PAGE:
The truth is that it’s hard to completely run a business on your own. No one person possesses the complete skill and expertise needed to run a business. That’s why we grow networks, hire employees, and go to conferences, among other things. Business owners are constantly turning to outside resources for help. Women tend to do it sooner and more often, which helps them gain an edge over men.

This balance between risk taking and asking for help allows many women to surround themselves with mentors and other successful entrepreneurs who can spark creativity or offer advice.

3. Women are often more ambitious than men

While only 18% of men reported wanting to start their own business in the next year, over 47% of women expressed their interest in starting a business.

This positive outlook is also evident in how women view the future success of their business. While 56% of all entrepreneurs expected their profits to increase within the next calendar year, over 61% of women expected their profits to increase.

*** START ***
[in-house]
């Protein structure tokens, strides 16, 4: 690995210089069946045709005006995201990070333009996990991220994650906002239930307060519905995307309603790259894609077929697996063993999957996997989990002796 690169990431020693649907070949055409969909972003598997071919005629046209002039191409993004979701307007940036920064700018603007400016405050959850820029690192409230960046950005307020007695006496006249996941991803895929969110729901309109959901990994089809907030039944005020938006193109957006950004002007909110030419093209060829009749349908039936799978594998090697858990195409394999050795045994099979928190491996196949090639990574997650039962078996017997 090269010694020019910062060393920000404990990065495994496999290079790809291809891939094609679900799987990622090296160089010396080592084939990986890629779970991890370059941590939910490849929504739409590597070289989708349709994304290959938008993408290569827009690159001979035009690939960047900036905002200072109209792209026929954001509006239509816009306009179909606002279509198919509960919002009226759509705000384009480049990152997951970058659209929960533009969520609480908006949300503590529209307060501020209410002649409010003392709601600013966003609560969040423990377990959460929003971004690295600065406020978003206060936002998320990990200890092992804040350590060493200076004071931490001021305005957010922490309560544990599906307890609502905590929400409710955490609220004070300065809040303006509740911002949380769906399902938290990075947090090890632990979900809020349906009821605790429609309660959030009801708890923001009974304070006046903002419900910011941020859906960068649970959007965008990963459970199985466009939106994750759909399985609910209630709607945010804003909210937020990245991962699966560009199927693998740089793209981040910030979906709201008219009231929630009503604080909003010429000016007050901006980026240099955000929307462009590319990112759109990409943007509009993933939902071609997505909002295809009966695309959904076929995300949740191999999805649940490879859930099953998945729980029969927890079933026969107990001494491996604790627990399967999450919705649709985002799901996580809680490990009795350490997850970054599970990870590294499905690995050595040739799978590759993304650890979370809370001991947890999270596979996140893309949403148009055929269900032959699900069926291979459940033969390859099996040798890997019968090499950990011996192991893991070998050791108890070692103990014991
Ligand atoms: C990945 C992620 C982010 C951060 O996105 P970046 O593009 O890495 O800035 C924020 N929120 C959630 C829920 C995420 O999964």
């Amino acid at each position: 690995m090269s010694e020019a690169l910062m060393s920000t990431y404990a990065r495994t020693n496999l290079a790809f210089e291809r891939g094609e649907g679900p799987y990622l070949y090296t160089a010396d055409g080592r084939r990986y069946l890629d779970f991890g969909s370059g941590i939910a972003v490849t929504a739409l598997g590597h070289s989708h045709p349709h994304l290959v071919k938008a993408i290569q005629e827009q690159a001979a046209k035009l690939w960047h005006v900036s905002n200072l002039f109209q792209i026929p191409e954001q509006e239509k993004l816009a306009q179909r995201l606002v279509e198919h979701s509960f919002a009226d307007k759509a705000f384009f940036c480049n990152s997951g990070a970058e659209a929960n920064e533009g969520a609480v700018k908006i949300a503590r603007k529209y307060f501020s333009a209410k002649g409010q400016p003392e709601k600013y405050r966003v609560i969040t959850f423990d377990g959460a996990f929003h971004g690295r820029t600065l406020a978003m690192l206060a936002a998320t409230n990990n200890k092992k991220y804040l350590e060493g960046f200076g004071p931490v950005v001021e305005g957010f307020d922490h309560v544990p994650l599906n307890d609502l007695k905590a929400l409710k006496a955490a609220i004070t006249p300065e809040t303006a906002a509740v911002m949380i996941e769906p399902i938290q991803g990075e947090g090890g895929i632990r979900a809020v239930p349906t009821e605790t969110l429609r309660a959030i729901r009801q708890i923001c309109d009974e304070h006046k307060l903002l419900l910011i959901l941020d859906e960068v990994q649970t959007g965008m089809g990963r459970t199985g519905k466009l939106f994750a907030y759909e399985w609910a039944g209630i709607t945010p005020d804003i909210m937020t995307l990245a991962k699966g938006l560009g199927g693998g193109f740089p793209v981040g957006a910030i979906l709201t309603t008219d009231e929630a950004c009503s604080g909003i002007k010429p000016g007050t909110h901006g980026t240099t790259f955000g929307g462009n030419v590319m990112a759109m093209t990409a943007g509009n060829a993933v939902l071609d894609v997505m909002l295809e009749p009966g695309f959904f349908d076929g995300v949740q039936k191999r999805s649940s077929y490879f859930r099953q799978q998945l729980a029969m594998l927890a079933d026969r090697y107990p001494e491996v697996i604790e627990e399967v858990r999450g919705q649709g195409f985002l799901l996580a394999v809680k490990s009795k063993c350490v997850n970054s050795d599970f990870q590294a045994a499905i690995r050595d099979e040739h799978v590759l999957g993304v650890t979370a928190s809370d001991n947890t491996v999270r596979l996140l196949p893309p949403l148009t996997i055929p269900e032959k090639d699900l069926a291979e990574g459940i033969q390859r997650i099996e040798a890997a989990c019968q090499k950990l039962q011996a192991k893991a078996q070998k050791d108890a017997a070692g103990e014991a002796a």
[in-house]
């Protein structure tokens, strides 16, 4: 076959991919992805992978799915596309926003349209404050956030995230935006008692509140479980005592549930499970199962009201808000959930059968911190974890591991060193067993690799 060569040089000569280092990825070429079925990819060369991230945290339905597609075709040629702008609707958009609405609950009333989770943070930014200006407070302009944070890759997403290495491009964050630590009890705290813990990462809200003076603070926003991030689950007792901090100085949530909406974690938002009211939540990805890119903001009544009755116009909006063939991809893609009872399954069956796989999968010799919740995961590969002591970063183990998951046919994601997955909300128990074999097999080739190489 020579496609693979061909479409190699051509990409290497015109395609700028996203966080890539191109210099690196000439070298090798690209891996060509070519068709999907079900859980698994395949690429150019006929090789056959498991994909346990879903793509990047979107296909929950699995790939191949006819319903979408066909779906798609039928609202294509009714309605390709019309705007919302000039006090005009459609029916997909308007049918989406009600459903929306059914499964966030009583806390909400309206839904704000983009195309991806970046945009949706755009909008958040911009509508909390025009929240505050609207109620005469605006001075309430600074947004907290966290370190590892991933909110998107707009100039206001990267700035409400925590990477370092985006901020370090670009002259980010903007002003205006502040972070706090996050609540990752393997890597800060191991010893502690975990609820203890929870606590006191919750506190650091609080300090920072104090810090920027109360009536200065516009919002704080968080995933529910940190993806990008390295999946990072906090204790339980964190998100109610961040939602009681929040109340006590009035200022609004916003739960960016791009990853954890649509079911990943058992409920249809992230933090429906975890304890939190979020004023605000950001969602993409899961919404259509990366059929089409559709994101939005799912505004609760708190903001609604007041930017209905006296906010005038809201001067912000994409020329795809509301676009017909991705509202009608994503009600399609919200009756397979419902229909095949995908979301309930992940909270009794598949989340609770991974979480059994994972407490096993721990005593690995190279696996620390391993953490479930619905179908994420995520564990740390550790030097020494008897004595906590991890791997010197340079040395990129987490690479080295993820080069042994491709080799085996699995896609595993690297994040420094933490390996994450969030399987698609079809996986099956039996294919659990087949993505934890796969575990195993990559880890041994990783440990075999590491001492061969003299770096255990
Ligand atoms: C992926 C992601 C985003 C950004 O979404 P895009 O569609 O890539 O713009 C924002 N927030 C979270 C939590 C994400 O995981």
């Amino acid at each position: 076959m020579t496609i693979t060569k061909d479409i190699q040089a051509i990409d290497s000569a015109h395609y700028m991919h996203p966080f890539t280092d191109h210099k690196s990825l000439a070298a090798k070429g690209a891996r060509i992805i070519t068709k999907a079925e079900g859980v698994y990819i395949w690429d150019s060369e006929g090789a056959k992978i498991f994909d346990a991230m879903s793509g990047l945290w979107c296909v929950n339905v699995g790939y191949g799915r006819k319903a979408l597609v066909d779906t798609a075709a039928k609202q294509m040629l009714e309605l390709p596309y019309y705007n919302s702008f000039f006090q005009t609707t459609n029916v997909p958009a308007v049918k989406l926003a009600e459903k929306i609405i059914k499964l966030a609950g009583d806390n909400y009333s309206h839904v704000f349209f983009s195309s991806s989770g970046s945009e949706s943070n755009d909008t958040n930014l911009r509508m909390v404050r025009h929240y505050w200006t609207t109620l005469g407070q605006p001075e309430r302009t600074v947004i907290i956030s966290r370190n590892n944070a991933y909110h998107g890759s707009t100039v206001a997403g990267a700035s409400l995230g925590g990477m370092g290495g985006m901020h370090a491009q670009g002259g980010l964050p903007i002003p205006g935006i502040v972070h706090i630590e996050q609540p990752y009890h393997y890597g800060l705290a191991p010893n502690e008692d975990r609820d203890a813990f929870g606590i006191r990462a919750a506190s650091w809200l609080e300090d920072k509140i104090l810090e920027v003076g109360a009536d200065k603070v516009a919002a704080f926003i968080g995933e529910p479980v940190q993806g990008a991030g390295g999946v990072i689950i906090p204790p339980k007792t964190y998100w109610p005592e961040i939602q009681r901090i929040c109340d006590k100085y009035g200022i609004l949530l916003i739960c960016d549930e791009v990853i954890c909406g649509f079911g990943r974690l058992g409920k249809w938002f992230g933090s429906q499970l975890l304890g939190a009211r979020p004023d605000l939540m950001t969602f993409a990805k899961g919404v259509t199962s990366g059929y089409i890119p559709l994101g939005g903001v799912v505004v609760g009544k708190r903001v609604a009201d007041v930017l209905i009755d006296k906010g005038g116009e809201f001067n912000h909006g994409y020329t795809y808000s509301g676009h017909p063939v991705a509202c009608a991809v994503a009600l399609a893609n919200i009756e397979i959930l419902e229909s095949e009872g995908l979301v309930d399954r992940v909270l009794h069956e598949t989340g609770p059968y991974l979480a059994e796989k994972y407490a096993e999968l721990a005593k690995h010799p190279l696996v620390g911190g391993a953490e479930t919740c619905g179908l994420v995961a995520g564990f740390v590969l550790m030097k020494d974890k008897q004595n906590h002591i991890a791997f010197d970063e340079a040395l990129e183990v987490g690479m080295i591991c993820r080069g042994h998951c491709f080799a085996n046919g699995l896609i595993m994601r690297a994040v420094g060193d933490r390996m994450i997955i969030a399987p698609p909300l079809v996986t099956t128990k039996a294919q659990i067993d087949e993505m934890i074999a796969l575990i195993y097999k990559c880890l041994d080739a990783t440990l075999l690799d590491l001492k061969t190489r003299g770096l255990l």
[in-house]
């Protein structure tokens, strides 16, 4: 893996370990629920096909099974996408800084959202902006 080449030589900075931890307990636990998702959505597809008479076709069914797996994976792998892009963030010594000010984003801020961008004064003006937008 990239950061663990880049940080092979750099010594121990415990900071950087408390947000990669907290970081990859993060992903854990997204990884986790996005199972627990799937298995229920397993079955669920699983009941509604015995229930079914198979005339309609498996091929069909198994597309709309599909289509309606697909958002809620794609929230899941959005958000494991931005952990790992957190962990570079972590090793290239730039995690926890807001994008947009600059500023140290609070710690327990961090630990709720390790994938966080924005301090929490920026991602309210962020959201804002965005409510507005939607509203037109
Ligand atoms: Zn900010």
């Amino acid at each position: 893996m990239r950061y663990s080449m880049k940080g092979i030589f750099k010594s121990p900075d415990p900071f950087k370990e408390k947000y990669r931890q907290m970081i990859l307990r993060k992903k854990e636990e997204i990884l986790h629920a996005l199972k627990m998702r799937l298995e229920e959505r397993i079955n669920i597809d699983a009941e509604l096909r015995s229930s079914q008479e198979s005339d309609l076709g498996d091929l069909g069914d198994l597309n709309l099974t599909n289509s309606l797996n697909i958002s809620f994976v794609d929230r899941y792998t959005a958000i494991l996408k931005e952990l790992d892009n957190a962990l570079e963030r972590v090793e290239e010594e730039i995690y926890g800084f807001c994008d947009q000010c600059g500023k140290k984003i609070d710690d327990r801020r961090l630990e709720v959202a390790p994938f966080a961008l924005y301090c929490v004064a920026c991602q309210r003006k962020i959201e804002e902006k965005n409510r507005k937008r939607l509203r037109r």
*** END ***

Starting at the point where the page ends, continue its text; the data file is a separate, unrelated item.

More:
Importantly, younger women are becoming even more empowered and ambitious. According to the 2016 BNP Paribas Global Entrepreneur Report, the number of successful women entrepreneurs who were millennials or baby boomers increased significantly over prior generations.

4. Women-owned businesses make more money

The 2016 BNP Paribas Entrepreneur Report also showed that on average, women-owned businesses make 13% more revenue than businesses owned by men.

While there is no clear-cut answer as to why women-owned businesses generally earn more revenue than men, business experts speculate that women often look for opportunities in niche markets. In niche markets, businesses can target a more focused client base and build greater customer loyalty. As a result, businesses have a higher chance to succeed.